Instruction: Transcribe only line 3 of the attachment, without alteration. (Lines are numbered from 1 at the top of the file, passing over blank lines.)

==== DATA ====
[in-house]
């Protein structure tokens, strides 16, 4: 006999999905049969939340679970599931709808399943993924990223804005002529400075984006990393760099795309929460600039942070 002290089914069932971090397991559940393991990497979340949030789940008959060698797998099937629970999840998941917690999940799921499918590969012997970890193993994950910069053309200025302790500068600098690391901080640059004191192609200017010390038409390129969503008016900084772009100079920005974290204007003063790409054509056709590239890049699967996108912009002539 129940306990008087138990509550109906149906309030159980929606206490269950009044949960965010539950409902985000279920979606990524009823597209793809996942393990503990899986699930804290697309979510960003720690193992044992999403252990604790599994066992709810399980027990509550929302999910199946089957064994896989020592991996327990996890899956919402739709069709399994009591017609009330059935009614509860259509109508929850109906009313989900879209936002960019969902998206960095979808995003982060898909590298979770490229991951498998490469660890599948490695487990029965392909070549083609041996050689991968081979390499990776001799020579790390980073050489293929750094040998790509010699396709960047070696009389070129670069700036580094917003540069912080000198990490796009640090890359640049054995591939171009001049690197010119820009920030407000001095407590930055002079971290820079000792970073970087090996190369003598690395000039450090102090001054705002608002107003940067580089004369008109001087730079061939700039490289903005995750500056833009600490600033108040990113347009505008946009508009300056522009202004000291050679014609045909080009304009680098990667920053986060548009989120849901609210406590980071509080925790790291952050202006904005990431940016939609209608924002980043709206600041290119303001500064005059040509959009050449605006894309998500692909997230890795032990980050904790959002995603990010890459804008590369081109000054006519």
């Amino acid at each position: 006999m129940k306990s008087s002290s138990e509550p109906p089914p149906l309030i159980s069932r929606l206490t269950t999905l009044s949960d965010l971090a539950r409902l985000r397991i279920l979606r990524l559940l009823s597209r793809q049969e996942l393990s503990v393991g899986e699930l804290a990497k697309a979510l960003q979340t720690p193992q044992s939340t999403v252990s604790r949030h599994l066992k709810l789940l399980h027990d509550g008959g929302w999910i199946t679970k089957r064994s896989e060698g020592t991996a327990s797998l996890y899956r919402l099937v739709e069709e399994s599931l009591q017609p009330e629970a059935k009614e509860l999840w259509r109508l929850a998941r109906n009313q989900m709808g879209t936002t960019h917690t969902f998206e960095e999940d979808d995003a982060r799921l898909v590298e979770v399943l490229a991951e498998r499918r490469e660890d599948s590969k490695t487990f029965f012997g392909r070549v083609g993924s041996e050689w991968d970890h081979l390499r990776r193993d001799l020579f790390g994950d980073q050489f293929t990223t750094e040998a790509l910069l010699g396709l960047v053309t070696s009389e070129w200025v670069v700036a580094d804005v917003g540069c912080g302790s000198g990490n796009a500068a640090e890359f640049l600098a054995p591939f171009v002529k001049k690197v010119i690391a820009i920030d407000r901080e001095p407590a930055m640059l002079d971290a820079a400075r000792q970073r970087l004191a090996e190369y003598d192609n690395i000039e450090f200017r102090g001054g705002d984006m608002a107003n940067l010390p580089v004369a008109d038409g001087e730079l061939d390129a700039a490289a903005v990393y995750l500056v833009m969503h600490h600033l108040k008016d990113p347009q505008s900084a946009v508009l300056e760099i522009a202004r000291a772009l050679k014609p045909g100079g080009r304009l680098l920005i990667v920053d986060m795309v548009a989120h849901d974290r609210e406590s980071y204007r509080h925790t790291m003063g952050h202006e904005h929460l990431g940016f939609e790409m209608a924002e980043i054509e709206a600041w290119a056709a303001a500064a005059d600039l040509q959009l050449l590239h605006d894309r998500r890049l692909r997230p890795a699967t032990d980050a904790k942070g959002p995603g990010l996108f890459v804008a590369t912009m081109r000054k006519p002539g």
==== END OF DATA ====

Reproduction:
């Amino acid at each position: 006999m129940k306990s008087s002290s138990e509550p109906p089914p149906l309030i159980s069932r929606l206490t269950t999905l009044s949960d965010l971090a539950r409902l985000r397991i279920l979606r990524l559940l009823s597209r793809q049969e996942l393990s503990v393991g899986e699930l804290a990497k697309a979510l960003q979340t720690p193992q044992s939340t999403v252990s604790r949030h599994l066992k709810l789940l399980h027990d509550g008959g929302w999910i199946t679970k089957r064994s896989e060698g020592t991996a327990s797998l996890y899956r919402l099937v739709e069709e399994s599931l009591q017609p009330e629970a059935k009614e509860l999840w259509r109508l929850a998941r109906n009313q989900m709808g879209t936002t960019h917690t969902f998206e960095e999940d979808d995003a982060r799921l898909v590298e979770v399943l490229a991951e498998r499918r490469e660890d599948s590969k490695t487990f029965f012997g392909r070549v083609g993924s041996e050689w991968d970890h081979l390499r990776r193993d001799l020579f790390g994950d980073q050489f293929t990223t750094e040998a790509l910069l010699g396709l960047v053309t070696s009389e070129w200025v670069v700036a580094d804005v917003g540069c912080g302790s000198g990490n796009a500068a640090e890359f640049l600098a054995p591939f171009v002529k001049k690197v010119i690391a820009i920030d407000r901080e001095p407590a930055m640059l002079d971290a820079a400075r000792q970073r970087l004191a090996e190369y003598d192609n690395i000039e450090f200017r102090g001054g705002d984006m608002a107003n940067l010390p580089v004369a008109d038409g001087e730079l061939d390129a700039a490289a903005v990393y995750l500056v833009m969503h600490h600033l108040k008016d990113p347009q505008s900084a946009v508009l300056e760099i522009a202004r000291a772009l050679k014609p045909g100079g080009r304009l680098l920005i990667v920053d986060m795309v548009a989120h849901d974290r609210e406590s980071y204007r509080h925790t790291m003063g952050h202006e904005h929460l990431g940016f939609e790409m209608a924002e980043i054509e709206a600041w290119a056709a303001a500064a005059d600039l040509q959009l050449l590239h605006d894309r998500r890049l692909r997230p890795a699967t032990d980050a904790k942070g959002p995603g990010l996108f890459v804008a590369t912009m081109r000054k006519p002539g």